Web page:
627 (89%) of their passes per game are short, and most of these are in the middle of the pitch. They play short to each other and drive forward through De Bruyne, who tops the league for assists with 16. They only play 50 (7%) long balls per game – they simply do not need them. They excel at creating chances with individual skill, almost daring their opponents to try and come near them.

All of this culminates into 68 goals from 72.65 xG and 29 conceded from 27.25 xGA. You could argue they are underperforming in both areas, which goes to show how hard they are to play against.

Nobody ever said this would be easy.

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One to Watch

Embed from Getty Images

Kevin De Bruyne remains the obvious stand-out star in a team full of world class players. His eight goals and 16 assists give them the highest goal contribution in the team.  He chips in with 3.7 key passes per game, almost all of them forward, and plenty of them risky – his pass success of 81.7% is by now means low, but it is among the lowest in the team.

His teammates will look to play through him whenever they can. Wherever he is, it can be expected that the ball will find its way there sooner rather than later.

Memory Match

Man City 2-4 Aston Villa – 25-09-2012

The last time these two sides met in the League Cup Villa twice came from behind, securing a win in extra time though Gabby Agbonlahor and Charles N’Zogbia.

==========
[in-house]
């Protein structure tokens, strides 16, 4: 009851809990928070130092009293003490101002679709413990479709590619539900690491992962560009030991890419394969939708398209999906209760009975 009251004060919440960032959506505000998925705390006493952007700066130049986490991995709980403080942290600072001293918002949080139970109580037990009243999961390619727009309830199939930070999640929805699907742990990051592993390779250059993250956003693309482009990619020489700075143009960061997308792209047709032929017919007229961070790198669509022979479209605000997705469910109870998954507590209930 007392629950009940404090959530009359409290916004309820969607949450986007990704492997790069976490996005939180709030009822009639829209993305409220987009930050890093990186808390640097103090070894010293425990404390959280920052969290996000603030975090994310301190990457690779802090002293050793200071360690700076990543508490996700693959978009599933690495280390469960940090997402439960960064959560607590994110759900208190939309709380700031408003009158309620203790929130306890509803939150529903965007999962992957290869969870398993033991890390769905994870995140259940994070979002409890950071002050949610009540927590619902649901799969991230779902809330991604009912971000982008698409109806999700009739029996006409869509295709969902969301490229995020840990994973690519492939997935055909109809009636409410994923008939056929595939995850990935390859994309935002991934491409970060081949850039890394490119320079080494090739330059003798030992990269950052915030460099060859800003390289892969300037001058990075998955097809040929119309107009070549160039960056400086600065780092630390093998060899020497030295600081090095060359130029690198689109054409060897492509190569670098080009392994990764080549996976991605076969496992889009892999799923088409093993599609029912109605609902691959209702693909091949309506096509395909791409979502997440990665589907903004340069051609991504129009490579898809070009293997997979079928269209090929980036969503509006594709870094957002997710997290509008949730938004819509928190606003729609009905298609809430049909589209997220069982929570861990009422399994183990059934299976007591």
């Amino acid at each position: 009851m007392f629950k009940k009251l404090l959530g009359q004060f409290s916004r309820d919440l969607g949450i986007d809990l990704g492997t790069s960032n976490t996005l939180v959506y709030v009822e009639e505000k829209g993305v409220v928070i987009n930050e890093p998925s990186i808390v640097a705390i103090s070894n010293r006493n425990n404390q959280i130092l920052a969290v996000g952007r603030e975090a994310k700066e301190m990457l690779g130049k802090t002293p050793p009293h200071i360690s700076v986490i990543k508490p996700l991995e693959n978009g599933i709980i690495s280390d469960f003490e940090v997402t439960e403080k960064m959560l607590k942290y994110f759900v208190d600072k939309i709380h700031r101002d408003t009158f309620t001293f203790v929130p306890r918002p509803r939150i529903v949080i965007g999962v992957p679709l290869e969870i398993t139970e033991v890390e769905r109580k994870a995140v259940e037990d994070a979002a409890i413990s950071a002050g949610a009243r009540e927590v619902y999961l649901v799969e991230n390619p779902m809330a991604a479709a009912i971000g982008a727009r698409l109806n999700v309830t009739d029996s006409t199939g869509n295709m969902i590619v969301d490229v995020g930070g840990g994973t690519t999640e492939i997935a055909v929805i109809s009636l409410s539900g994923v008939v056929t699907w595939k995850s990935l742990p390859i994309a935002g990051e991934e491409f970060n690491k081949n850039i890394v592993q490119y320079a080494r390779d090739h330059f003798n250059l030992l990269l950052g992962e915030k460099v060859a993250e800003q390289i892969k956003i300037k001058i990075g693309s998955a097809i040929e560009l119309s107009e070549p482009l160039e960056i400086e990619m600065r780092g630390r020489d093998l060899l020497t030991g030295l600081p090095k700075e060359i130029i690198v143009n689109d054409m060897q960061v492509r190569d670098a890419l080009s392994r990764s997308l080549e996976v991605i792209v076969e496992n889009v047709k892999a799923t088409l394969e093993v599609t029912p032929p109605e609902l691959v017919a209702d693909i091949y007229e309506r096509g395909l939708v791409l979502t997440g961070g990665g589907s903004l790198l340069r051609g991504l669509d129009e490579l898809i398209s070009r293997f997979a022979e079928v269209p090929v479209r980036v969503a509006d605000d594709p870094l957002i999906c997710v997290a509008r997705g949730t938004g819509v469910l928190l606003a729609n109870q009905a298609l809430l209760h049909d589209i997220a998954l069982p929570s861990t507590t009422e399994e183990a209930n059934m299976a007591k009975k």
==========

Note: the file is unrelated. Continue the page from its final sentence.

Previous result

Aston Villa 1-6 Man City – 12-01-2020

The less said about this one, the better.

How it could play out

Villa are clearly the underdogs here, and in a big way. It’s the league’s best and most ferocious attack vs the shakiest and leakiest defense. Man City have put nine goals past Villa already, and it is hard to see how Villa will stop them from adding to that tally.

Still without the ball of endless energy that is John McGinn, Villa’s midfield lack any sort of heart or guile, and offered little resistance to City last time out. The battle of the middle is skewed heavily in City’s favour, even despite Villa’s acquisition of one of City’s players for the future, Douglas Luiz.

Meanwhile, all City are lacking at the moment is Aymeric Laporte – his absence has been felt by them and is a big part of why they are so far behind Liverpool in the league. Fernadinho is by no means doing a bad job in their defence, but he is the only clear chink in  their armour. If Villa are to win, exploiting that square peg is the clearest way to do it.

They are, of course, not invincible. Norwich managed to turn them over earlier in the season, and they have failed to win some games they should have walked through. Hopefully they will disregard this, come into the game believing they are dead-certs to win, and suffer a shock defeat. It wouldn’t be the first time a team has lost a game they should win due to hubris.

Villa are the underdog, but despite an unreliable defence their attack is functioning pretty well. 34 goals is the 10th best in the league, a stat that shows they are worthy of battling higher up the league. And, as always, with a player like Grealish pulling the strings, they are always capable of surprising anybody.

Villa can win this game – to do so, they need to summon up the spirit they showed in the early stages of the season, when their performances were putting the top teams firmly on the back foot for large spells. If they can do that and rally enough to see the game out, this could be a defining moment in their season.

Believe, and anything is possible.


Aston Villa 1-0 Man City

This is a shot at glory for the first time in a while. The claret-and-blue goggles are firmly in place for this prediction. After all, stranger things have happened, right?


Or alternately…